Empowerment and Training

Training Trainers

Date: Thursday February 5, 2015 / Author of post:

ASKING AND ANSWERING THE RIGHT QUESTIONS

  • CAPACITY DEVELOPMENT IN THE CARIBBEAN

What should we be doing? What do we have to do it? What are we missing? How will we get it?

Capacity development is a practice which is deemed important in the life of organisations especially those which take their purpose seriously.  The church is one such organisation and Council for World Mission (CWM) has chosen to help member churches achieve the purpose of developing missional congregations through Capacity Development.

CWM Caribbean is working with the Guyana Congregational Union and the United Church in Jamaica and the Cayman Islands to equip persons as trainers to help congregations to plan strategically and develop the skills and resources necessary to implement programmes and become a community which is responsive to the needs of people.

On November 6-8, 2014 in Runaway Bay, Jamaica, twenty six persons including 3 trainers spent three days learning and sharing ideas for Conducting Mission Audits, Developing a Strategic Plan, Conducting a Capacity Audit and Designing a Capacity Development Plan.  All of this was prefaced by sessions on Missional Congregations: Renewal and Transformation and Mission in the Context of Empire.

The material that was shared built on presentations at the Life Affirming Communities Workshop held in April 2013 in India planned by CWM’s Empowerment and Training Unit. The presentations in November were designed to deliver contextualised content for maximum application and relevance.  CWM Caribbean worked with the leadership of the member churches to determine the best way to cascade the training and it was decided that they would identify persons to work with the geographical groupings in which their unions were already divided.  Regional Deputy General Secretaries of UCJCI and the General Secretary of GCU participated in the design of the plan.  The content was then developed by both CWM Caribbean representatives to the workshop in India as well as Elaine Commissiong, Karen Francis and corporate trainer, Marlene Thomas.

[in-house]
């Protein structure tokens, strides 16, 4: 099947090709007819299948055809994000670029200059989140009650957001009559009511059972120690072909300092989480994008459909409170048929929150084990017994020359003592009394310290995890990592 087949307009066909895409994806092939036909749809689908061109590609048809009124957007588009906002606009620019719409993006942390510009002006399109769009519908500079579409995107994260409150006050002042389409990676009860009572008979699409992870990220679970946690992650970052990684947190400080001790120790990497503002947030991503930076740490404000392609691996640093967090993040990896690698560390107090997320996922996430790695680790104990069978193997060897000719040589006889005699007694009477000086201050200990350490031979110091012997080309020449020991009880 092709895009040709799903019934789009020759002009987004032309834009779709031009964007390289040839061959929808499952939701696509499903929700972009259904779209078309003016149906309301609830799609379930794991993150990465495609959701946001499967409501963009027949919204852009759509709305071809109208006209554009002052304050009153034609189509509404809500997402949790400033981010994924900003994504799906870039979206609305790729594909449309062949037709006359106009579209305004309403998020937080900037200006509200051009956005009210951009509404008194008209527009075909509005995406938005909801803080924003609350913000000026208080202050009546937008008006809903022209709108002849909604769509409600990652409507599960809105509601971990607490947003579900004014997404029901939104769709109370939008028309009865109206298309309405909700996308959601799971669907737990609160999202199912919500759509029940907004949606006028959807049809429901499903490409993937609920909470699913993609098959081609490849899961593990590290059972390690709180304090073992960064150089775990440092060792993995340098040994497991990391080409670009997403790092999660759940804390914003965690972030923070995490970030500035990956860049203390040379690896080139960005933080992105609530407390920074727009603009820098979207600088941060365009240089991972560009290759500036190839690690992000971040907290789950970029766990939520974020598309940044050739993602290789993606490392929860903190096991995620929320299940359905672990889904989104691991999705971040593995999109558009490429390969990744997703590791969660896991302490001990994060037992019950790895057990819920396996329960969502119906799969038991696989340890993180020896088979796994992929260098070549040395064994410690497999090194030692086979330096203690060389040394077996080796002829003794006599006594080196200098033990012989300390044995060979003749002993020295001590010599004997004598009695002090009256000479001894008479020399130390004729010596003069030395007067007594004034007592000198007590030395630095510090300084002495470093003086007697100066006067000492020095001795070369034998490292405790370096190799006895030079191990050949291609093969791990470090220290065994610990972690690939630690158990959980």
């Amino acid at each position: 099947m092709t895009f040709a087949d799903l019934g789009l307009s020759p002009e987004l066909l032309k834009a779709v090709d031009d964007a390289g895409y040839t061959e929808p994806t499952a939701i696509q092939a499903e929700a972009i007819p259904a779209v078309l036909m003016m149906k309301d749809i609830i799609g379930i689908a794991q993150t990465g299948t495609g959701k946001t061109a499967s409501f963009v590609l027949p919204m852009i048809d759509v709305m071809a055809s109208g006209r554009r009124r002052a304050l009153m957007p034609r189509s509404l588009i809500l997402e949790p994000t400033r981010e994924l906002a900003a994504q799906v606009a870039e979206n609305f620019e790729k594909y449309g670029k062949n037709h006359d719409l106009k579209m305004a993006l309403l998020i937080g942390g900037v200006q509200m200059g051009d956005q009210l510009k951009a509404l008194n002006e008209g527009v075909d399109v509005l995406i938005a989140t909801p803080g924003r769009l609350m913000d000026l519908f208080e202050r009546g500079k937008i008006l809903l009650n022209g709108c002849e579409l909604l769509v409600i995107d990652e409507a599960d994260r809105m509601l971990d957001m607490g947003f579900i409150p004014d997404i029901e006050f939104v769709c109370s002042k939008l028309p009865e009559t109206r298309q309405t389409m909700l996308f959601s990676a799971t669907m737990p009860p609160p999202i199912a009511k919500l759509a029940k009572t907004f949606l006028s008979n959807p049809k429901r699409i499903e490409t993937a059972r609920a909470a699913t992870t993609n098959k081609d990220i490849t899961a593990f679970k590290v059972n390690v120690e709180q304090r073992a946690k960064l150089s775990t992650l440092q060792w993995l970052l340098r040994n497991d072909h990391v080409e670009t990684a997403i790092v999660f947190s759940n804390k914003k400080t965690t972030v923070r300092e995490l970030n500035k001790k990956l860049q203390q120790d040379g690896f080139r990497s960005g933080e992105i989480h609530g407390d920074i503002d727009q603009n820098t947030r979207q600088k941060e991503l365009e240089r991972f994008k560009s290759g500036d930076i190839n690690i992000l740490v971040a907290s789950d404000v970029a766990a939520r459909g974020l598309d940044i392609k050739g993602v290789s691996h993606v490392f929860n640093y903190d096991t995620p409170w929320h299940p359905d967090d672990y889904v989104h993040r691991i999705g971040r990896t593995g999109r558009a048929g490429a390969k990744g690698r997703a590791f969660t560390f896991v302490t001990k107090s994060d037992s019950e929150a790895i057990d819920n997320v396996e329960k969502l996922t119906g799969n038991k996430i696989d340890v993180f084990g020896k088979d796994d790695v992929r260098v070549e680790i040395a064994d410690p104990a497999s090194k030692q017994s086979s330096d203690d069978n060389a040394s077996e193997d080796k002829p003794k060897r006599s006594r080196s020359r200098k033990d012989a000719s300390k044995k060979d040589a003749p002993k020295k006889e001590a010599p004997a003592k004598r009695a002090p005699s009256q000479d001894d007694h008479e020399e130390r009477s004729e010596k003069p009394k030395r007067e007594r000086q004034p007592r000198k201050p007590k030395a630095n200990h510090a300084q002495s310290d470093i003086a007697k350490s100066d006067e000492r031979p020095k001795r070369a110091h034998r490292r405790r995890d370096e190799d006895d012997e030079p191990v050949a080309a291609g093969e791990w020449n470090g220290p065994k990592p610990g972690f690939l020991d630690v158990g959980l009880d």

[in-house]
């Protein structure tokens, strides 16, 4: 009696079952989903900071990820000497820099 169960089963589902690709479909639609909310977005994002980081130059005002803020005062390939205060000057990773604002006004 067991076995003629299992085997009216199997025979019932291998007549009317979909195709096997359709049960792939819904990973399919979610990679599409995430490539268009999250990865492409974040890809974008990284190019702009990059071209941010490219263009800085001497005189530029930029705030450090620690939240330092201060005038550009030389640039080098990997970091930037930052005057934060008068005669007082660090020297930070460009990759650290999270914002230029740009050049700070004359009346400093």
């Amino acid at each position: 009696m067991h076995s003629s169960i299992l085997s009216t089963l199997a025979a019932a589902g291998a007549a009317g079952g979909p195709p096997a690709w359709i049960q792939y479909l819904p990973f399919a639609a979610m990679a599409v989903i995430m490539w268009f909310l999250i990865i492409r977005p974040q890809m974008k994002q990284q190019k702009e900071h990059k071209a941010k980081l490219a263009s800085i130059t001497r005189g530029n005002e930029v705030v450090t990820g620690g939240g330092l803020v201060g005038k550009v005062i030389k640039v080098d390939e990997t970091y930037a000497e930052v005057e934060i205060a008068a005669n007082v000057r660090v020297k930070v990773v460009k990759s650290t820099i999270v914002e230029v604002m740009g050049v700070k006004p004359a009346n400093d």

CANACOM also shared in the experience as observers by sending three representatives from Trinidad, Dominican Republic and Grenada.

The energy and engagement during the workshop were of a high standard as these were observed by the Planning and Training team. Feedback from the participants indicated that it was very practical and detailed and that the resource material was comprehensive and useful.  It was noted that most of the regions had identified persons who already had some capacity in training and so ideas were shared between participants at table groups.  At the end of the workshop they were given opportunity to deliver an aspect of the training themselves.